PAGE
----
True Detective, an ambitious 8 part series on HBO, where the word Detective is singular not plural. Always wondered if the title gave that designation to Rust Cohle (Matthew McConaughey) who obsessively continued "detecting/searching" for 17 years after a serial killer case in the backwoods and swamps of Louisiana was "solved" with lots of unanswered questions left in the dank and steamy air. His partner - Marty Hart ( Woody Harrelson), a mercurial, womanizing, down-to-earth antithesis to Cohle saw the conclusion of the case, and the end of their relationship as the finale to a tormented, life-altering period.
We meet them again in 2012- a plot device which had many "red herrings" -the two former Louisiana detectives being interrogated - a flashback technique - addressing issues of hindsight, marriage, prevarication and the attempt to bring some clarity to the intervening time period.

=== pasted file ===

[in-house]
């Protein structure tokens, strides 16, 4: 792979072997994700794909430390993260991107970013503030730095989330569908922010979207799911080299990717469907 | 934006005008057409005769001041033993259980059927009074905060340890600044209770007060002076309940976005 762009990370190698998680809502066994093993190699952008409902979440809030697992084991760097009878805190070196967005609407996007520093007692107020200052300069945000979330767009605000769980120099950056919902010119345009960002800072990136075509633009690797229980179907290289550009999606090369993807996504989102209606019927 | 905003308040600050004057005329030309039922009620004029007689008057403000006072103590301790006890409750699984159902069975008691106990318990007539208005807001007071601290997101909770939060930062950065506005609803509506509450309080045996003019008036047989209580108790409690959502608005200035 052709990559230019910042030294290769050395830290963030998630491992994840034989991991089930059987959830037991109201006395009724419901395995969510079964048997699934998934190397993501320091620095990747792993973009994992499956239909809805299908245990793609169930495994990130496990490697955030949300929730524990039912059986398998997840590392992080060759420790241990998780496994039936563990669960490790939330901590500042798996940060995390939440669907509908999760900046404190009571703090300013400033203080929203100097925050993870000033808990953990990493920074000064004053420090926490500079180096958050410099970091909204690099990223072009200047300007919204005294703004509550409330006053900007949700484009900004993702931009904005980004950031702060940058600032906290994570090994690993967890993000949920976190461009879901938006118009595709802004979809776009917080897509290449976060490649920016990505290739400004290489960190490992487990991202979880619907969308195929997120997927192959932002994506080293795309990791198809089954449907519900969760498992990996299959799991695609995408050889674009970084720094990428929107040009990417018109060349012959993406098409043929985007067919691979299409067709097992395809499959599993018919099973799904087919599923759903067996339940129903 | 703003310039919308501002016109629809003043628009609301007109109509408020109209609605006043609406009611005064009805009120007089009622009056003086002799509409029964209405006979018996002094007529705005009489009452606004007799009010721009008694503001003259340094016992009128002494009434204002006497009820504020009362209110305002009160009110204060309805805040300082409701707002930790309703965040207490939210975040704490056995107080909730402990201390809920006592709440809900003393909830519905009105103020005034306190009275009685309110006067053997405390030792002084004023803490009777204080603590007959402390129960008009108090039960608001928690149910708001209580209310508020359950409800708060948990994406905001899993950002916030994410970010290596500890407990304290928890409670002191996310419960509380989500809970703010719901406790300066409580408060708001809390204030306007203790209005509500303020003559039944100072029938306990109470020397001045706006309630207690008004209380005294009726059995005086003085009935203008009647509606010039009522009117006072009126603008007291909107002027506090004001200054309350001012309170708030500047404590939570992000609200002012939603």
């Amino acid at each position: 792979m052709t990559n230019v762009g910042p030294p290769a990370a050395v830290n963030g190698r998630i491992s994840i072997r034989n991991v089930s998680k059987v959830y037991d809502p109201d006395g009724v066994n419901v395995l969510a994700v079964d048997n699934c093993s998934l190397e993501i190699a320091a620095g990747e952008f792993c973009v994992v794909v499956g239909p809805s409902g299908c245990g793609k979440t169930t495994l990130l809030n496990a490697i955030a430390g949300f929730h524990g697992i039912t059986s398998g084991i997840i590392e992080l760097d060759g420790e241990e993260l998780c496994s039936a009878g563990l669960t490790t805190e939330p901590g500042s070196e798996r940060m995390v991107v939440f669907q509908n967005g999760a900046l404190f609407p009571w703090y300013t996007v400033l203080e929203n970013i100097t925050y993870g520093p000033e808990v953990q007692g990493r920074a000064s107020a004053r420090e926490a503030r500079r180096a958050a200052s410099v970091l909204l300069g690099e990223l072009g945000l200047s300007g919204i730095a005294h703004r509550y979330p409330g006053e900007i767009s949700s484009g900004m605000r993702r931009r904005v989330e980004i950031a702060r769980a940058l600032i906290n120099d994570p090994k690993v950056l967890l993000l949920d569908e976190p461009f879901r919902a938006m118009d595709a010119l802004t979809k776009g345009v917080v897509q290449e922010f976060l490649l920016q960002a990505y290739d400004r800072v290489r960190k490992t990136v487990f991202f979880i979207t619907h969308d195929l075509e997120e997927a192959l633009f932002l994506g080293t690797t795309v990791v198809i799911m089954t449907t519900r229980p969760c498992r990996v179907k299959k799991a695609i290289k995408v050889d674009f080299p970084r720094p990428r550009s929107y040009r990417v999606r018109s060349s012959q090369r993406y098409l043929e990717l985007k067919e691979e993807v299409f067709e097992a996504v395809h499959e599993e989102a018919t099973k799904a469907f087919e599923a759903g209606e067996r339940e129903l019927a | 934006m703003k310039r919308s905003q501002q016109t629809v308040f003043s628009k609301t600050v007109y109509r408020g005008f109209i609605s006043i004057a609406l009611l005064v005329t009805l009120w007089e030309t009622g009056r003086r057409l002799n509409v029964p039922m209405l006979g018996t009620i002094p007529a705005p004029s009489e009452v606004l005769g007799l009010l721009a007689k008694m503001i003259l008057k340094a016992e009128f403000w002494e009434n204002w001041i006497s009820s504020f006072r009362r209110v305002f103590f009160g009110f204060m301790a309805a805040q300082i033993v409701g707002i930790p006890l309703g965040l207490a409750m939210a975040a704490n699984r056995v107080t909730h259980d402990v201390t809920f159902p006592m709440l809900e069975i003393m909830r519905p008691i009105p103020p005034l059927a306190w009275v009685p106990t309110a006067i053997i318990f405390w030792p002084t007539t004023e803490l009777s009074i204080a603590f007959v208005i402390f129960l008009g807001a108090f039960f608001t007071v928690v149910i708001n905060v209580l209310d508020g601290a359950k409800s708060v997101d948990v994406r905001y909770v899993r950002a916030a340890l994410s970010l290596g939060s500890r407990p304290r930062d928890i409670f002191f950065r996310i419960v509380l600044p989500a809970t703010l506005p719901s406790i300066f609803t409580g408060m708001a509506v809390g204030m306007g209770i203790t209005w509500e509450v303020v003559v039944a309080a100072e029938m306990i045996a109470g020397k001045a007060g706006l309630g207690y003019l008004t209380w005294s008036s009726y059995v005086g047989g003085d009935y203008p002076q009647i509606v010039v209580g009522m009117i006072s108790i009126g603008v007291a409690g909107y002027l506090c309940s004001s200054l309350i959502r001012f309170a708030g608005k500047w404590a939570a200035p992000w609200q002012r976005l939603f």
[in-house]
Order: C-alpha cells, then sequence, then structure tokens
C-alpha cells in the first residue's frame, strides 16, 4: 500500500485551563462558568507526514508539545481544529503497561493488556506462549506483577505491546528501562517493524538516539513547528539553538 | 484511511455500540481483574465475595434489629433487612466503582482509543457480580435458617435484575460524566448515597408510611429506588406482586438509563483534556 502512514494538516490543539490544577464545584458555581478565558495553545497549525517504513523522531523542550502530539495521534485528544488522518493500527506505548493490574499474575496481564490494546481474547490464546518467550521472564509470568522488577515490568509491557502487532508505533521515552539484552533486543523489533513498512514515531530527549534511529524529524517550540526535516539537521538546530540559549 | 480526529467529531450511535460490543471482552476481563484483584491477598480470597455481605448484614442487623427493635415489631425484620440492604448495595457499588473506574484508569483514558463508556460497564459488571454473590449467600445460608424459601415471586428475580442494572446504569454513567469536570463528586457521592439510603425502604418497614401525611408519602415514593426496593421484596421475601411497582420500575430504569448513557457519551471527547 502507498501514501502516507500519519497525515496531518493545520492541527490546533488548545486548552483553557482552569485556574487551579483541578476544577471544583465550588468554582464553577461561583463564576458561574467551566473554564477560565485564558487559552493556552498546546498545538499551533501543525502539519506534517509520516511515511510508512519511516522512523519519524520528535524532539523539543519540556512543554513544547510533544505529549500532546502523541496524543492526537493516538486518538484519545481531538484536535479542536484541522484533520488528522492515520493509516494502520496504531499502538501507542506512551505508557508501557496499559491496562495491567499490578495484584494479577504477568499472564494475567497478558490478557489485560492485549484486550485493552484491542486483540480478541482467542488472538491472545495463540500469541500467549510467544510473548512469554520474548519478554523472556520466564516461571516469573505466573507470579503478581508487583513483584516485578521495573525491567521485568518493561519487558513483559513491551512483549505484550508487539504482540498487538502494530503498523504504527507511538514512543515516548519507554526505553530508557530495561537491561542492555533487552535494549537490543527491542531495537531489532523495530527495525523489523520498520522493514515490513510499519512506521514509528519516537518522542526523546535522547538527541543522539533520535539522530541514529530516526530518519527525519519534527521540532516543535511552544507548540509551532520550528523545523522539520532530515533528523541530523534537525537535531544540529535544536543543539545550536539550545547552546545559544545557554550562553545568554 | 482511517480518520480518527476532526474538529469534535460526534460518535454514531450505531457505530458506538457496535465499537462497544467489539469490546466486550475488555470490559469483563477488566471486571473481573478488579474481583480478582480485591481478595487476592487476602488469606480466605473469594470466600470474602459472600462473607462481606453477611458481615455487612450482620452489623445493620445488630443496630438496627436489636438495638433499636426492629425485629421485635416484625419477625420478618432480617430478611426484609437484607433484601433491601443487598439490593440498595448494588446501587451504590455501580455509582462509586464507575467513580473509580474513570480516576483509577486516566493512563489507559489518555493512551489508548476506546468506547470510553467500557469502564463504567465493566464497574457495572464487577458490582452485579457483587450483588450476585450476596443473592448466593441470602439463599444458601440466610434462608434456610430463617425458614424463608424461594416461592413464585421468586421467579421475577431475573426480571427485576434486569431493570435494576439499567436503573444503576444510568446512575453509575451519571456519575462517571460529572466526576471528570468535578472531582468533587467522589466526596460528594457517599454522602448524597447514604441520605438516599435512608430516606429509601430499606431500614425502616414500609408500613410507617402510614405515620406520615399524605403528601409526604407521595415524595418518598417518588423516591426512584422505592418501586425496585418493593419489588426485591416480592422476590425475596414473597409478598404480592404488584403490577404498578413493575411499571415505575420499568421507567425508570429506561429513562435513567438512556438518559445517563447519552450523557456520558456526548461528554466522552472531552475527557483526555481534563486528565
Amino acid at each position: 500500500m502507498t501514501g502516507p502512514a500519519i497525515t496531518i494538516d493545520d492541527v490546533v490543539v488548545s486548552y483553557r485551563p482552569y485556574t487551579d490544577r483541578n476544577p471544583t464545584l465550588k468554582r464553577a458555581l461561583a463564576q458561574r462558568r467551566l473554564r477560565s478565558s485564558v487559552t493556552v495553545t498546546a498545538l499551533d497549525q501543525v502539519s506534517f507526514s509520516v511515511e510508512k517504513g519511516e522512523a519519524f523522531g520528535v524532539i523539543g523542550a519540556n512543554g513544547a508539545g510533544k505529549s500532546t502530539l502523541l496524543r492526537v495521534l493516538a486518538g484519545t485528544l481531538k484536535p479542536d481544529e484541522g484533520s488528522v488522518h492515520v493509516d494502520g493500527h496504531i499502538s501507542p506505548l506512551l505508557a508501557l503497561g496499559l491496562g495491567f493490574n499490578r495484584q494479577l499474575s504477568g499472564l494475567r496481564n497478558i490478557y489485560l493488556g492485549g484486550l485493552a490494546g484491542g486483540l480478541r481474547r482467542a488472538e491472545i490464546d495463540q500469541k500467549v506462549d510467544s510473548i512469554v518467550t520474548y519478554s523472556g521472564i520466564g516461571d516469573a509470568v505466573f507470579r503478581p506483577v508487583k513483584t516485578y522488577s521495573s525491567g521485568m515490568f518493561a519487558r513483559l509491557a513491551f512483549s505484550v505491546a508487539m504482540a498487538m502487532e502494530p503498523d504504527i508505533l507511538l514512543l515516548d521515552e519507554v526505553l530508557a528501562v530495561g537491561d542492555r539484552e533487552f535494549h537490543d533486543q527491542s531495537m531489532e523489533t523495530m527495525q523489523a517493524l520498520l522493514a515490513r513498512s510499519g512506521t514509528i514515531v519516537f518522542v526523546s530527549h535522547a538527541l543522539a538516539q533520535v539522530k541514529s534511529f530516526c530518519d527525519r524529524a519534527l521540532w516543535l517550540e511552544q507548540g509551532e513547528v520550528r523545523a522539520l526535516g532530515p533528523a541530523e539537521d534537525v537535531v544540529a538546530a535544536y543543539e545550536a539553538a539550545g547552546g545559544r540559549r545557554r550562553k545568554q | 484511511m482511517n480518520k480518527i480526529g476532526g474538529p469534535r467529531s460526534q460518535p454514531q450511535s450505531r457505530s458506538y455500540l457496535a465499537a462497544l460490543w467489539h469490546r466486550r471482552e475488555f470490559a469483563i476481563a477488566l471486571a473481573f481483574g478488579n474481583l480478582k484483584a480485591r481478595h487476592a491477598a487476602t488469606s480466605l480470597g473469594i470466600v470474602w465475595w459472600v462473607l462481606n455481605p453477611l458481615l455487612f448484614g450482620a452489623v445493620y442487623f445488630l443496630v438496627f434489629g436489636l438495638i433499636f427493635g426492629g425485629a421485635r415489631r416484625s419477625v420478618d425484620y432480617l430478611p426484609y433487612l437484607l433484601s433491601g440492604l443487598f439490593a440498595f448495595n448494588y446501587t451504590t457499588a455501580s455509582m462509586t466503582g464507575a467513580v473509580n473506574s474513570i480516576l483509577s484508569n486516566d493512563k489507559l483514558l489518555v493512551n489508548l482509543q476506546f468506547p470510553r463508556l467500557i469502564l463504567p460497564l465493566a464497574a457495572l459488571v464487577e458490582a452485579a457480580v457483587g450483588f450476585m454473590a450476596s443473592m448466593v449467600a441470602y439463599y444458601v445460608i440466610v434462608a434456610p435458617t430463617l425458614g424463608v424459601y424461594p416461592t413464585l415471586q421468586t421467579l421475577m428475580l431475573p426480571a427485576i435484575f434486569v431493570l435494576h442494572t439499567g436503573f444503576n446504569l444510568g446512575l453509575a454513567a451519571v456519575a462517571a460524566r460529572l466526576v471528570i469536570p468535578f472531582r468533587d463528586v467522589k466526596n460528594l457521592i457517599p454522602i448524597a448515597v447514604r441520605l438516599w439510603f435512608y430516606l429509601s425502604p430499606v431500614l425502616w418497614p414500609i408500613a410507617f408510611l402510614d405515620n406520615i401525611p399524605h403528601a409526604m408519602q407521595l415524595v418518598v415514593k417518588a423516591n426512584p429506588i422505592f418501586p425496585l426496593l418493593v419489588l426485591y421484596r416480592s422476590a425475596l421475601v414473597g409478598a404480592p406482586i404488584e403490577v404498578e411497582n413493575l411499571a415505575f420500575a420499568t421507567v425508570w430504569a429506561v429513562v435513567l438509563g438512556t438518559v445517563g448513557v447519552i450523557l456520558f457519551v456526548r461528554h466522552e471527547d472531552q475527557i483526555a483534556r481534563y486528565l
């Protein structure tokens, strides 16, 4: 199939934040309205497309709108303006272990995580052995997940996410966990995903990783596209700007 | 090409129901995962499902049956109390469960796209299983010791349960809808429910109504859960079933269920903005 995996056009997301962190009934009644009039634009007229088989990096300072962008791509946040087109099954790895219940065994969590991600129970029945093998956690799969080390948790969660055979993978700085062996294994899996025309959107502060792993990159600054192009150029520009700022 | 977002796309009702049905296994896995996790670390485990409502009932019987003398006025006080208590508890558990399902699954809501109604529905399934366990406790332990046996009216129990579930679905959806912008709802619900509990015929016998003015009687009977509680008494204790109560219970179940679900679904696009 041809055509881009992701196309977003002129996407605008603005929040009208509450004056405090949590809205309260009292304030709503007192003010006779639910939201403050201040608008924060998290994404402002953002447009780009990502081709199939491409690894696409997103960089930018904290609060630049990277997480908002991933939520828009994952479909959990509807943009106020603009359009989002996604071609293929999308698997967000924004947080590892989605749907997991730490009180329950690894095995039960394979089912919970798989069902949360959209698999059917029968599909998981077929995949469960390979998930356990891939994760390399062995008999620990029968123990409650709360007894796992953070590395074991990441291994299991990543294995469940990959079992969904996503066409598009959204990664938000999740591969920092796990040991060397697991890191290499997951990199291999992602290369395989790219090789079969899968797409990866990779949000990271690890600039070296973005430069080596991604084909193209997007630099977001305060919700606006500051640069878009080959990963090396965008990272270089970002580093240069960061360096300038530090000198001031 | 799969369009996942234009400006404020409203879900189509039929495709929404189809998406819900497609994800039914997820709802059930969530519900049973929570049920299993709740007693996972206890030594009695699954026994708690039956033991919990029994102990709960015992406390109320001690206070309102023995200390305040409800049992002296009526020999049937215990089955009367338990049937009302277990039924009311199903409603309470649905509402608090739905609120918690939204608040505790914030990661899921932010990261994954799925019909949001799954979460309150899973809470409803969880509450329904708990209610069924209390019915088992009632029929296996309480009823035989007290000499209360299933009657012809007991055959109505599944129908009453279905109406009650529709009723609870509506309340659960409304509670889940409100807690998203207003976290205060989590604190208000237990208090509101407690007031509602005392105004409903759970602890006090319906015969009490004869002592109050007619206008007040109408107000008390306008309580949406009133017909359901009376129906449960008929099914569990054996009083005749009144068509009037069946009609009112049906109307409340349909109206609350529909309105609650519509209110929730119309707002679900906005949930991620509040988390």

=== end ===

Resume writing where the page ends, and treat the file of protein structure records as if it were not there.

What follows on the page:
Basically this series was about the relationship between these two men; their different approaches to investigation - the ups and downs of their personal connection - interspersed with mysticism, philosophical gibberish, religion, hard drugs, drinking, rough sex, shootouts, and most importantly deeply ingrained familial tragedies that slowly leak - drip by drip down to the next generation. We can not escape the "darkness' of our forebearers, at least that is what creator Nic Pizzolatto would have us believe.
What held my interest, despite the convoluted plot and Rust Cohle's pretentious monologuing, was the strong acting performances by McConaughey and Harrelson. The chemistry between them was strong, their human failings and the burdens of life's heavy lifting were etched in their body language as well as their oftentimes passionate and eloquent features. Each stayed in character - one mask like and inscrutable, the other engaging with a seductive grin - the tongue peeking out with delight out of the corner of Harrelson's lips.
I believe the last episode left an opening for a sequel. I hope so.